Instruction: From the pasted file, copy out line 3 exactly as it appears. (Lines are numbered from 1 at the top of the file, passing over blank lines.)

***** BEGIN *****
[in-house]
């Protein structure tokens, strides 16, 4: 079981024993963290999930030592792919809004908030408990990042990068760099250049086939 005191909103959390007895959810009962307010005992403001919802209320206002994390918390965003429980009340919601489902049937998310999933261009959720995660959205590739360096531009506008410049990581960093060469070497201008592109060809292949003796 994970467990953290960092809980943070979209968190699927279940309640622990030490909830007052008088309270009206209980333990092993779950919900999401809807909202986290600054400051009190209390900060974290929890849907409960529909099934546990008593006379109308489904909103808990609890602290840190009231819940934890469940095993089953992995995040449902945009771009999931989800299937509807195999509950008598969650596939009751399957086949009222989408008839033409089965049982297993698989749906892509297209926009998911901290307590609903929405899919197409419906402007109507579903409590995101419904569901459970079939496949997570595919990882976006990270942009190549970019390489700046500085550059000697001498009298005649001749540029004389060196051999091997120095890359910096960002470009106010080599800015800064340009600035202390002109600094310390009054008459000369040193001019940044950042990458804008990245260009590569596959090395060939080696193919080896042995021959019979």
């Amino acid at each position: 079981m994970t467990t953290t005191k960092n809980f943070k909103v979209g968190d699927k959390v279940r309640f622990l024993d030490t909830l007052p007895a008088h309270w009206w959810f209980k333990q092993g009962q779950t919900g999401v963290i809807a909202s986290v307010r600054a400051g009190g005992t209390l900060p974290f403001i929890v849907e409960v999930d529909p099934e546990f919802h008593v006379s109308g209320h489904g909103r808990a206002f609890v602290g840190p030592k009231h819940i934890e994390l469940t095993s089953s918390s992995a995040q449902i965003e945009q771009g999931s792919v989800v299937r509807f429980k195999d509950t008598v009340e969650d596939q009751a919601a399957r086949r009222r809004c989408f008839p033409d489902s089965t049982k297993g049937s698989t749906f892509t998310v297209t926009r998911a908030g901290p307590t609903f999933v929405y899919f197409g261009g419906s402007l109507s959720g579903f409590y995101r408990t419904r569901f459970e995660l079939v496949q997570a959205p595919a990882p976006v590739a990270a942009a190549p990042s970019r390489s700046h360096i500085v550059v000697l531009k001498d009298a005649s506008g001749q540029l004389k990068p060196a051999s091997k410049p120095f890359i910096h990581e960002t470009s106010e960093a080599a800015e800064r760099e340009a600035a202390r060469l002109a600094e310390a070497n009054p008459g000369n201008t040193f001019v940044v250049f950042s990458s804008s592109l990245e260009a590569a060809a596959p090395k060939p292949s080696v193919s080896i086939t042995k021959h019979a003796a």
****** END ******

């Amino acid at each position: 079981m994970t467990t953290t005191k960092n809980f943070k909103v979209g968190d699927k959390v279940r309640f622990l024993d030490t909830l007052p007895a008088h309270w009206w959810f209980k333990q092993g009962q779950t919900g999401v963290i809807a909202s986290v307010r600054a400051g009190g005992t209390l900060p974290f403001i929890v849907e409960v999930d529909p099934e546990f919802h008593v006379s109308g209320h489904g909103r808990a206002f609890v602290g840190p030592k009231h819940i934890e994390l469940t095993s089953s918390s992995a995040q449902i965003e945009q771009g999931s792919v989800v299937r509807f429980k195999d509950t008598v009340e969650d596939q009751a919601a399957r086949r009222r809004c989408f008839p033409d489902s089965t049982k297993g049937s698989t749906f892509t998310v297209t926009r998911a908030g901290p307590t609903f999933v929405y899919f197409g261009g419906s402007l109507s959720g579903f409590y995101r408990t419904r569901f459970e995660l079939v496949q997570a959205p595919a990882p976006v590739a990270a942009a190549p990042s970019r390489s700046h360096i500085v550059v000697l531009k001498d009298a005649s506008g001749q540029l004389k990068p060196a051999s091997k410049p120095f890359i910096h990581e960002t470009s106010e960093a080599a800015e800064r760099e340009a600035a202390r060469l002109a600094e310390a070497n009054p008459g000369n201008t040193f001019v940044v250049f950042s990458s804008s592109l990245e260009a590569a060809a596959p090395k060939p292949s080696v193919s080896i086939t042995k021959h019979a003796a």